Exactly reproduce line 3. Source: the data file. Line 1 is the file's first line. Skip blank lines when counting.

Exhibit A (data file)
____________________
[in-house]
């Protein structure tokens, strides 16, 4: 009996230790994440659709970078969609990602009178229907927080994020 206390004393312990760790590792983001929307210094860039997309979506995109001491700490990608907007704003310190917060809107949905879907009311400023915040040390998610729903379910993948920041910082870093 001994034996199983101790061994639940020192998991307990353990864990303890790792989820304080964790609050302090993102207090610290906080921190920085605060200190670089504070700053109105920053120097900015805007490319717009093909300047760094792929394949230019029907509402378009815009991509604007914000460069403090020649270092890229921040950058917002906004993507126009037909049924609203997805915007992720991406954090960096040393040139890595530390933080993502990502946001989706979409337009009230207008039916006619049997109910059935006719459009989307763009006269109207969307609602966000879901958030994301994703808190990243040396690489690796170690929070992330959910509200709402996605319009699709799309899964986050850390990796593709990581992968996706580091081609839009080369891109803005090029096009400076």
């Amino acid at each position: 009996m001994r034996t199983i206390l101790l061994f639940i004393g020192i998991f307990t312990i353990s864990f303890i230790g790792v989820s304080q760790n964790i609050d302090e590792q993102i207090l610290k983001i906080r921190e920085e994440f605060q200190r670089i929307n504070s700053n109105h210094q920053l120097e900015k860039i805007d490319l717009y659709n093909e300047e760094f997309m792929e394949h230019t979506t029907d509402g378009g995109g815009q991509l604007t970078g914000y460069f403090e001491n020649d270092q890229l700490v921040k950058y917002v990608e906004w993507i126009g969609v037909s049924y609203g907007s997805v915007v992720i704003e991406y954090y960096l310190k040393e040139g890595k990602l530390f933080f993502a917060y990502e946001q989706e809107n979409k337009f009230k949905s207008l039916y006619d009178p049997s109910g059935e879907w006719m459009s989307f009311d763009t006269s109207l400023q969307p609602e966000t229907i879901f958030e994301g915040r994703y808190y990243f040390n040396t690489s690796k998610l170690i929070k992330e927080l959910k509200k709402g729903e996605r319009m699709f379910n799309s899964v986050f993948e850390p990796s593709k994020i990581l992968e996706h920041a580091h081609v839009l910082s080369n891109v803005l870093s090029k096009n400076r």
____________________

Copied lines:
């Amino acid at each position: 009996m001994r034996t199983i206390l101790l061994f639940i004393g020192i998991f307990t312990i353990s864990f303890i230790g790792v989820s304080q760790n964790i609050d302090e590792q993102i207090l610290k983001i906080r921190e920085e994440f605060q200190r670089i929307n504070s700053n109105h210094q920053l120097e900015k860039i805007d490319l717009y659709n093909e300047e760094f997309m792929e394949h230019t979506t029907d509402g378009g995109g815009q991509l604007t970078g914000y460069f403090e001491n020649d270092q890229l700490v921040k950058y917002v990608e906004w993507i126009g969609v037909s049924y609203g907007s997805v915007v992720i704003e991406y954090y960096l310190k040393e040139g890595k990602l530390f933080f993502a917060y990502e946001q989706e809107n979409k337009f009230k949905s207008l039916y006619d009178p049997s109910g059935e879907w006719m459009s989307f009311d763009t006269s109207l400023q969307p609602e966000t229907i879901f958030e994301g915040r994703y808190y990243f040390n040396t690489s690796k998610l170690i929070k992330e927080l959910k509200k709402g729903e996605r319009m699709f379910n799309s899964v986050f993948e850390p990796s593709k994020i990581l992968e996706h920041a580091h081609v839009l910082s080369n891109v803005l870093s090029k096009n400076r």